Case 2: Advanced Diagnosis Cases
The Terminal Services License Server Security Group Policy has been enforced on the domain. The administrator has not added the TS computer name into the Terminal Server Computers local group on the License Server. When the Licensing Diagnosis tool is launched, it displays a diagnostic message indicating that licenses cannot be issued to the given terminal server because of the Group Policy setting. This can be corrected by using the Review Configuration option in TS Licensing Manager to create the TSC group, and TS can be added to the group using the Local Users And Groups MMC snap-in.
If the License Server computer name is not a member of the Terminal Server License Servers local group in the Active Directory Domain Controller of the TS’s domain, peruser licensing and per-user license reporting will not work. In such case, when the Licensing Diagnosis tool is opened on TS, the Per-User Reporting And Tracking field in the License Server Configuration Details panel indicates that per-user tracking is not available. This can be corrected by using the Review Configuration option in TS Licensing Manager to add the License Server computer name into the Terminal Server License Servers group.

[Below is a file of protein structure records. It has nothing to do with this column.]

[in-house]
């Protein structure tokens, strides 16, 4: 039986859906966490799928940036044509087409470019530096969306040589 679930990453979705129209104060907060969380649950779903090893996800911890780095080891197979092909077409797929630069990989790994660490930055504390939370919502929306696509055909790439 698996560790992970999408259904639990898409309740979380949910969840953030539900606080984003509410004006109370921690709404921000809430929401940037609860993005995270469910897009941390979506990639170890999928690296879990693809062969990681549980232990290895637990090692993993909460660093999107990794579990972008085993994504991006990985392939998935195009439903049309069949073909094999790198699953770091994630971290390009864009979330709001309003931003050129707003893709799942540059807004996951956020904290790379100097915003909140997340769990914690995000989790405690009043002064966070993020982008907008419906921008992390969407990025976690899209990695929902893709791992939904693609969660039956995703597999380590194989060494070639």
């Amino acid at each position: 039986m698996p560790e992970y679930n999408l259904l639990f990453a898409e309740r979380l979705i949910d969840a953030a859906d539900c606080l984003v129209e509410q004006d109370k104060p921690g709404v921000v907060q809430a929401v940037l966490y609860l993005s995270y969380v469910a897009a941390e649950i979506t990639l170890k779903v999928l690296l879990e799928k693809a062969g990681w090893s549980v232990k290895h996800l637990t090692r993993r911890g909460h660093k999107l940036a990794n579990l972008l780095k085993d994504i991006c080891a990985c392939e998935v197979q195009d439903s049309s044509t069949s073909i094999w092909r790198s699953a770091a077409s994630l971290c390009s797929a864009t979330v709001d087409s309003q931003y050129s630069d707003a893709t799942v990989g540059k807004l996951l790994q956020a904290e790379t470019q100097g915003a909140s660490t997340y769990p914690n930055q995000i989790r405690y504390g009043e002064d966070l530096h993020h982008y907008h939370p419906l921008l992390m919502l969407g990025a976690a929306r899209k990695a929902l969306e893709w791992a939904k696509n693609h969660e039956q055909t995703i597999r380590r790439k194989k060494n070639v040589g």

Case 3: License Server Discovery Diagnosis on the Terminal Server
During License Server setup, the administrator selected to install the License Server in the Forest Discovery Scope. But as the administrator ran the installation without the required Active Directory privileges, the License Server did not get published in the Active Directory licensing object. When the Licensing Diagnosis tool is launched on the TS, it is unable to discover the License Server. For diagnosing discovery problems, the administrator can initially specify the License Server by manually configuring it in the Use The Specified License Servers option in TSConfig.msc so that the License Server shows up in the diagnostic tool. When rerunning the Licensing Diagnosis tool, the administrator notices that the License Server’s discovery scope is visible in the License Server Configuration Details section. The discovery scope shows up as Domain Scope, instead of Forest Scope. This can be corrected by using the Review Configuration option in TS Licensing Manager and exercising the Change Scope option to set the License Server discovery scope to Forest Scope.

Case 4: Licensing Mode Mismatch Diagnosis
The terminal server is configured in Per-Device licensing mode, but the administrator has installed Per-User licenses on the License Server. On launching the Licensing Diagnosis tool, a diagnostic message shows that the appropriate type of licenses are not installed on the License Server, indicating a potential mode mismatch problem.

Source of Information : Introducing Windows Server 2008